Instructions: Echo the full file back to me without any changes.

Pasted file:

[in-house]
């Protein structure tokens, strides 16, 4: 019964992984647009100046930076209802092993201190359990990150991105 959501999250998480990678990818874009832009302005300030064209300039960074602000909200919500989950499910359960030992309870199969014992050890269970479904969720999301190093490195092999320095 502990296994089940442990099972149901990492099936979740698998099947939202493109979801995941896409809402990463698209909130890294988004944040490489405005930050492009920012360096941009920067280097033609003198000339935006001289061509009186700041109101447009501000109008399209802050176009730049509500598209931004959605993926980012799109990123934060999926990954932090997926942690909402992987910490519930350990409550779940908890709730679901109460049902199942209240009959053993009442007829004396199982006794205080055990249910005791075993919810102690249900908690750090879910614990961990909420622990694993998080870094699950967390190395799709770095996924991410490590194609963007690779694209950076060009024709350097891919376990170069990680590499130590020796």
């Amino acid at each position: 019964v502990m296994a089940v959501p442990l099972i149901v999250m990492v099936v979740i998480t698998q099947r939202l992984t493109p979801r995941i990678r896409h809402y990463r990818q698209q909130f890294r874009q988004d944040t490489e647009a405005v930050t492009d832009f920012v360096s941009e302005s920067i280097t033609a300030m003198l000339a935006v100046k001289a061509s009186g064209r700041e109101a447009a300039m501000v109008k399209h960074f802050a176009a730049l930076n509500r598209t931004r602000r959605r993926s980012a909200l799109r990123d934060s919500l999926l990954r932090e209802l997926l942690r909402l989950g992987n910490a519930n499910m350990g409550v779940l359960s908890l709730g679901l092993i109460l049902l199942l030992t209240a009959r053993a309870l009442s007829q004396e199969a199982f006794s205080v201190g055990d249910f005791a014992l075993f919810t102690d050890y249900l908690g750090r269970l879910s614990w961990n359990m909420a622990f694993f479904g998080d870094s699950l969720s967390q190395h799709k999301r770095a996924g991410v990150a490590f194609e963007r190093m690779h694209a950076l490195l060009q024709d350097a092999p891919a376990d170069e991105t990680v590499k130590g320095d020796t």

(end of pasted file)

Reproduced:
[in-house]
């Protein structure tokens, strides 16, 4: 019964992984647009100046930076209802092993201190359990990150991105 959501999250998480990678990818874009832009302005300030064209300039960074602000909200919500989950499910359960030992309870199969014992050890269970479904969720999301190093490195092999320095 502990296994089940442990099972149901990492099936979740698998099947939202493109979801995941896409809402990463698209909130890294988004944040490489405005930050492009920012360096941009920067280097033609003198000339935006001289061509009186700041109101447009501000109008399209802050176009730049509500598209931004959605993926980012799109990123934060999926990954932090997926942690909402992987910490519930350990409550779940908890709730679901109460049902199942209240009959053993009442007829004396199982006794205080055990249910005791075993919810102690249900908690750090879910614990961990909420622990694993998080870094699950967390190395799709770095996924991410490590194609963007690779694209950076060009024709350097891919376990170069990680590499130590020796």
């Amino acid at each position: 019964v502990m296994a089940v959501p442990l099972i149901v999250m990492v099936v979740i998480t698998q099947r939202l992984t493109p979801r995941i990678r896409h809402y990463r990818q698209q909130f890294r874009q988004d944040t490489e647009a405005v930050t492009d832009f920012v360096s941009e302005s920067i280097t033609a300030m003198l000339a935006v100046k001289a061509s009186g064209r700041e109101a447009a300039m501000v109008k399209h960074f802050a176009a730049l930076n509500r598209t931004r602000r959605r993926s980012a909200l799109r990123d934060s919500l999926l990954r932090e209802l997926l942690r909402l989950g992987n910490a519930n499910m350990g409550v779940l359960s908890l709730g679901l092993i109460l049902l199942l030992t209240a009959r053993a309870l009442s007829q004396e199969a199982f006794s205080v201190g055990d249910f005791a014992l075993f919810t102690d050890y249900l908690g750090r269970l879910s614990w961990n359990m909420a622990f694993f479904g998080d870094s699950l969720s967390q190395h799709k999301r770095a996924g991410v990150a490590f194609e963007r190093m690779h694209a950076l490195l060009q024709d350097a092999p891919a376990d170069e991105t990680v590499k130590g320095d020796t």